My interest in LaChapelle’s work propelled me to meet him at the Taschen store in LA where he was signing 2 new books.

4) Have no fear! If you work hard enough you can do it! There were many times I had a freakout and was afraid of failure. Like in an advanced drawing class where we had to sketch a live nude model in ten-minute poses for three hours. Keep it loose! Or sketch seal bones in charcoal grounds by erasing the charcoal, or to make ink wash drawings, or use graphite to draw complicated still life scenes by adding hatched shadows. My drawing professor had an amazing group of lessons that allowed us to steadily build our skills and produce work that consistently made each student proud. She actually let me take her advanced class without the basic one so I could have a drawing class. I am so glad I did!

Just keep at it! Start at one corner and keep recording until you finish! And never stop practicing drawing. One graphic designer said you will never be a graphic artist if you can’t draw. I think that advice applies to all artists because drawing forces you to see details and to really compose well. Drawing taught me to make thumbnails of graphic art projects, photos, and paintings.

Here are the highlights of my drawing class. The first ones shown here are the ink wash drawings we did for our finals. I used some of my images from local farms and reproduced them in ink and gouache on Aquabord, making them a combination of fine detail and abstraction.

Graphite drawings balanced positive and negative space and they taught us about using values as part of the composition:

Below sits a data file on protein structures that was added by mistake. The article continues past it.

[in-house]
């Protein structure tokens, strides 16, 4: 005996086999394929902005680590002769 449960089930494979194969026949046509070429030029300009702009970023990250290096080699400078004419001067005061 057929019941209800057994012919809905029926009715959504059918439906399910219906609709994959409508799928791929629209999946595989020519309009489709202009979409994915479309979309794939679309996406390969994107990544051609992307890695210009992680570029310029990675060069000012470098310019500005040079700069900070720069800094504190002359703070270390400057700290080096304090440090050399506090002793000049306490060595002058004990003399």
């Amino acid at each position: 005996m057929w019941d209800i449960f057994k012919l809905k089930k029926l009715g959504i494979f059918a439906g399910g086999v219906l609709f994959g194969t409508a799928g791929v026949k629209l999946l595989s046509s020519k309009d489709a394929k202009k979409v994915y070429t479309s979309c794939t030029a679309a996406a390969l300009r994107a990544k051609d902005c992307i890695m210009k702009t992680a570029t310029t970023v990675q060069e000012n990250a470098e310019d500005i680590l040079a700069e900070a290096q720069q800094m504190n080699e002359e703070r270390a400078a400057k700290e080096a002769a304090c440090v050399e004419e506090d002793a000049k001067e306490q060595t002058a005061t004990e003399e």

One lady on BART thought I was a forensic artist because she saw me sketching skeletons as part of my homework!

Here is the still life project which scared me to death and taught me I could draw, all at the same time:

And on the nudes, my teacher said, oh that does look like her!


Here are the beautiful seal bones which we rendered in charcoal by using a charcoal base and then removing color. And then adding dark shading and light highlights. I actually loved this lesson very much!


I also took an abstract painting class and learned color, line, form, values, composition, and most importantly that I can paint! I discovered that I love to paint and am very good with color!!

The funny thing is that I thought the abstract class would be a lecture until we were handed a materials list and I panicked!!! I would have to paint with students who had been painters for a long time!

But I watched a ton of painting videos (CreativeLive), researched my projects, enlisted the help of the Dick Blick staff for buying paints and then proceeded to paint a lot! I don’t have an easel at home so I used my stove! Early on I switched to gouache paint because I love the color and how it is chalky when it dries. One of the first gouache paintings I did got into a juried show and became the show’s poster and postcard.

Another project in the abstract class involved deconstruction. I used apple shapes and colors and reproduced them in gouache. I love these and want to paint more. They are already exhibiting in a juried show!

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Here is one more in acrylic: